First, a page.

John Caryl, OCT, is retired from teaching high school English in Orillia for the Simcoe County DSB.
Can’t we all just get along?
I am a retired teacher (since 2007) and often hear OTs’ arguments that retired teachers are depriving new and career OTs of the opportunity to make a “decent living.” (Elephant in the room, Letters, June 2011). I do agree that for all teachers, especially new graduates, more opportunity for classroom experience and exposure to administrators is essential for future full-time work. However, occasional teaching is what it is – occasional work, not full-time employment.
I chose to retire at age 57 but could have continued until age 65, if not longer. Many of my colleagues also retired early. In my case this means that someone was hired to a full-time position at least eight years before my teaching position would have become available.
In other professions, in both the private and public sectors, individuals can choose to cut back on the hours they work or are called upon to continue their work on a limited basis. In addition, the College has clarified and refined the term volunteer, which further enhances OT opportunities. There is also a need to look at the number of teachers’ college spaces being offered in the province. While there has been some refinement recently to the number of available spaces in Ontario, the greater issue would appear to be in establishing criteria for those who choose to graduate from colleges/universities that are out of country.To suggest that retirees clearly are the reason for the limited occasional classroom positions does not look at the entire situation. Retired teachers are a valuable resource that could be utilized in many capacities. How about a mentor program for new full-time teachers or OTs that takes advantage of the retired teacher’s experience? Rather than give preferential treatment to one group or the other, it would be in everyone’s best interests to attempt to accommodate both groups. The 50-day limit is one such compromise.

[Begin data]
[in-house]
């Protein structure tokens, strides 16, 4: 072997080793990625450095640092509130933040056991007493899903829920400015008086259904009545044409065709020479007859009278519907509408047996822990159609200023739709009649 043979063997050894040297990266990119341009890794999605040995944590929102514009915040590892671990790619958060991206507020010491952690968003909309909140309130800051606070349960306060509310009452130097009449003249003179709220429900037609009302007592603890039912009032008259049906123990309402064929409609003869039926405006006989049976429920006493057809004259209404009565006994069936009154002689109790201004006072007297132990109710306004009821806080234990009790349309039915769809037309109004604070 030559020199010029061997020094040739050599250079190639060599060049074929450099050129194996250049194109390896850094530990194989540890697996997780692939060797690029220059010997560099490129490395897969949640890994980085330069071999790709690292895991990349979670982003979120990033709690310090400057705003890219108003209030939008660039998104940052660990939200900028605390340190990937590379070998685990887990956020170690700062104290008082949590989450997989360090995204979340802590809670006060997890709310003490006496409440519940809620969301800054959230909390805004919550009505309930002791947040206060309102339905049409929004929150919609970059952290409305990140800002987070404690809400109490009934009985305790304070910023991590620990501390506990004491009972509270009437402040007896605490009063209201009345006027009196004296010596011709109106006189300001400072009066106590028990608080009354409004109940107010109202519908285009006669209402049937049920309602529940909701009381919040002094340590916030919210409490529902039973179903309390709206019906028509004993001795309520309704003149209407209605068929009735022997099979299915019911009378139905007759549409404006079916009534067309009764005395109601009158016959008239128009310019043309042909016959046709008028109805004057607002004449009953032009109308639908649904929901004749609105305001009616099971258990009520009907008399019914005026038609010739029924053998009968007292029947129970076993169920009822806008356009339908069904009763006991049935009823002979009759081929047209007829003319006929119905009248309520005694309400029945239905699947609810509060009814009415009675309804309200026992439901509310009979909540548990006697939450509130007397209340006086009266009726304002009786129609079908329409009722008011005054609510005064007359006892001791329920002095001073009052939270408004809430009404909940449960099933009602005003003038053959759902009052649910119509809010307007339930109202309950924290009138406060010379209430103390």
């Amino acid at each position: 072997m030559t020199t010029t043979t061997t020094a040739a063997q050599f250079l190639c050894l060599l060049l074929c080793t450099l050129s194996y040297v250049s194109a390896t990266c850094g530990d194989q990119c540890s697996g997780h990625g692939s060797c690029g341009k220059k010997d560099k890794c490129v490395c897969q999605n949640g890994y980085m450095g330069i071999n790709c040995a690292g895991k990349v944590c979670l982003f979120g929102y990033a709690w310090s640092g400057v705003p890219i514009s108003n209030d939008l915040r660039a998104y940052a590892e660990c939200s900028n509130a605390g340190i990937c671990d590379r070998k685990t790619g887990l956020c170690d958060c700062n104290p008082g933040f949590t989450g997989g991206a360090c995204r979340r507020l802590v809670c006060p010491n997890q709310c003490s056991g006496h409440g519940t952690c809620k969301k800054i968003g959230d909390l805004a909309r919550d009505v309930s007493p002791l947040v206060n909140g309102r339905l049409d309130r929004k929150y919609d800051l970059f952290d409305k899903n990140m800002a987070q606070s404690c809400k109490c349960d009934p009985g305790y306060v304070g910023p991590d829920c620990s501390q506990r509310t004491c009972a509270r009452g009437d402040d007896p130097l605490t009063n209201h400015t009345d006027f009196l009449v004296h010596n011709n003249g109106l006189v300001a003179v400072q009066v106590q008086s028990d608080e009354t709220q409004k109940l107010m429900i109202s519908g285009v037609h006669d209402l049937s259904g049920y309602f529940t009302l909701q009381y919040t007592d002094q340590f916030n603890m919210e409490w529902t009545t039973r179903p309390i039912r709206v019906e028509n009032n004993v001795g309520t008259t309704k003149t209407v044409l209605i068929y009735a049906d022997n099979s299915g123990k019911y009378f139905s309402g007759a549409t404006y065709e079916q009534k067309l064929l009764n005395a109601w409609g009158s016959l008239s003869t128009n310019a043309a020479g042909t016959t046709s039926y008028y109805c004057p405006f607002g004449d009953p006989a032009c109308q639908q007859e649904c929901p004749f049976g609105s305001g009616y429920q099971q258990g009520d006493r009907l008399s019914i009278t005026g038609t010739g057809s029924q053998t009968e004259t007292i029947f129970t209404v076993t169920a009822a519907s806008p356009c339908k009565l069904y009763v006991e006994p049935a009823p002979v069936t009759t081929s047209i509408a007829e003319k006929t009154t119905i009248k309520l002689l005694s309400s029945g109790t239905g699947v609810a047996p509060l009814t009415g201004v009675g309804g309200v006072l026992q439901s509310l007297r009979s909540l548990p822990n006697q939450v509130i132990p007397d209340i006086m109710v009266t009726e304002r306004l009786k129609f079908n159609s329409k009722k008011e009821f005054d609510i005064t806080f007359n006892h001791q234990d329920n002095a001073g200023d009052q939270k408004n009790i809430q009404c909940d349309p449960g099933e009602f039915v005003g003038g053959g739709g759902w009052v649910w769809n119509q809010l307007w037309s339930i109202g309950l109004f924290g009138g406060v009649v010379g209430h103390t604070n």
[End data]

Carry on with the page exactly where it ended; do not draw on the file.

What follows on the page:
Michael A. Cosentino, OCT, before retiring was a social science and Special Education/Academic Resource teacher at Loyola Catholic SS in the Dufferin-Peel Catholic DSB.
Don’t blame retirees
While we are all aware that there are many more new teacher candidates than there are jobs to fill, I believe that OTs should be very careful when criticizing their colleagues, i.e. retired teachers who have chosen to supply teach to supplement their income (My ample pension, Letters, September 2011). One day, 20 or 30 years from now, those candidates may find themselves in the same shoes.